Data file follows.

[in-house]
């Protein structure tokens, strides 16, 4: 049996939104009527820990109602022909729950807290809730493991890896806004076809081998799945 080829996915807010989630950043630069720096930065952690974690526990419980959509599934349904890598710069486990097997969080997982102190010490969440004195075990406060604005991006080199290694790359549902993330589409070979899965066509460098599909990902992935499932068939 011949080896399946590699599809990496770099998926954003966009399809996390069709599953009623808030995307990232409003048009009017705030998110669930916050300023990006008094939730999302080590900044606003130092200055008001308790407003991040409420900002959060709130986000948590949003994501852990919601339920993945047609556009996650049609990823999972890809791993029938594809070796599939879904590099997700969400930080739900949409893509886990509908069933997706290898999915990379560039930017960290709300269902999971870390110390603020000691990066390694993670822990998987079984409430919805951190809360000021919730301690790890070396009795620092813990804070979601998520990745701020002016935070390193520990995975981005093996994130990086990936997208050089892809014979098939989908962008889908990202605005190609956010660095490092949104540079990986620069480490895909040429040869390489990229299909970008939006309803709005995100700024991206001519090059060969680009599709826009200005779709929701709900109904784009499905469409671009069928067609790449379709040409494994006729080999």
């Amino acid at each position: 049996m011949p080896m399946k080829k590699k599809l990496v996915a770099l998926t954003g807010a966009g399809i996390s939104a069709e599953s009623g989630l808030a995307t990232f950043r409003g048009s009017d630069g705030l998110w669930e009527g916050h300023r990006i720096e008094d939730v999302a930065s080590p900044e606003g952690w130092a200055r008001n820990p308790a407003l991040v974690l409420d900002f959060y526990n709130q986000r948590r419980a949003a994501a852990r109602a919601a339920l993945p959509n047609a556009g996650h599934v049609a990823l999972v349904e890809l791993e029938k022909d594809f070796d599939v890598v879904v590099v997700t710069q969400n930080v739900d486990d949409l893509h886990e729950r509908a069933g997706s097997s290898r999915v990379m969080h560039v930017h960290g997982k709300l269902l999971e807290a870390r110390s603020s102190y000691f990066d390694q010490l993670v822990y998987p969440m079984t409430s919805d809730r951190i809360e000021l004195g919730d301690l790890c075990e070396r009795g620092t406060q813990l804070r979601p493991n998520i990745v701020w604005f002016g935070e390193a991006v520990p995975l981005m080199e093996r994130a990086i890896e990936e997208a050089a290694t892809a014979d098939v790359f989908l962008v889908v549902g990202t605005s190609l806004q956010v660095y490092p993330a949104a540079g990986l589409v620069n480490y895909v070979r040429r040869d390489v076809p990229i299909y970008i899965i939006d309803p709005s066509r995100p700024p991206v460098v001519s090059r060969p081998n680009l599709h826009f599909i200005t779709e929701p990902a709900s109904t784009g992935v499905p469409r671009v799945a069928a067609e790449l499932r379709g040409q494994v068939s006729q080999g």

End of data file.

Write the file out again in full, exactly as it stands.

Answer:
[in-house]
């Protein structure tokens, strides 16, 4: 049996939104009527820990109602022909729950807290809730493991890896806004076809081998799945 080829996915807010989630950043630069720096930065952690974690526990419980959509599934349904890598710069486990097997969080997982102190010490969440004195075990406060604005991006080199290694790359549902993330589409070979899965066509460098599909990902992935499932068939 011949080896399946590699599809990496770099998926954003966009399809996390069709599953009623808030995307990232409003048009009017705030998110669930916050300023990006008094939730999302080590900044606003130092200055008001308790407003991040409420900002959060709130986000948590949003994501852990919601339920993945047609556009996650049609990823999972890809791993029938594809070796599939879904590099997700969400930080739900949409893509886990509908069933997706290898999915990379560039930017960290709300269902999971870390110390603020000691990066390694993670822990998987079984409430919805951190809360000021919730301690790890070396009795620092813990804070979601998520990745701020002016935070390193520990995975981005093996994130990086990936997208050089892809014979098939989908962008889908990202605005190609956010660095490092949104540079990986620069480490895909040429040869390489990229299909970008939006309803709005995100700024991206001519090059060969680009599709826009200005779709929701709900109904784009499905469409671009069928067609790449379709040409494994006729080999």
């Amino acid at each position: 049996m011949p080896m399946k080829k590699k599809l990496v996915a770099l998926t954003g807010a966009g399809i996390s939104a069709e599953s009623g989630l808030a995307t990232f950043r409003g048009s009017d630069g705030l998110w669930e009527g916050h300023r990006i720096e008094d939730v999302a930065s080590p900044e606003g952690w130092a200055r008001n820990p308790a407003l991040v974690l409420d900002f959060y526990n709130q986000r948590r419980a949003a994501a852990r109602a919601a339920l993945p959509n047609a556009g996650h599934v049609a990823l999972v349904e890809l791993e029938k022909d594809f070796d599939v890598v879904v590099v997700t710069q969400n930080v739900d486990d949409l893509h886990e729950r509908a069933g997706s097997s290898r999915v990379m969080h560039v930017h960290g997982k709300l269902l999971e807290a870390r110390s603020s102190y000691f990066d390694q010490l993670v822990y998987p969440m079984t409430s919805d809730r951190i809360e000021l004195g919730d301690l790890c075990e070396r009795g620092t406060q813990l804070r979601p493991n998520i990745v701020w604005f002016g935070e390193a991006v520990p995975l981005m080199e093996r994130a990086i890896e990936e997208a050089a290694t892809a014979d098939v790359f989908l962008v889908v549902g990202t605005s190609l806004q956010v660095y490092p993330a949104a540079g990986l589409v620069n480490y895909v070979r040429r040869d390489v076809p990229i299909y970008i899965i939006d309803p709005s066509r995100p700024p991206v460098v001519s090059r060969p081998n680009l599709h826009f599909i200005t779709e929701p990902a709900s109904t784009g992935v499905p469409r671009v799945a069928a067609e790449l499932r379709g040409q494994v068939s006729q080999g």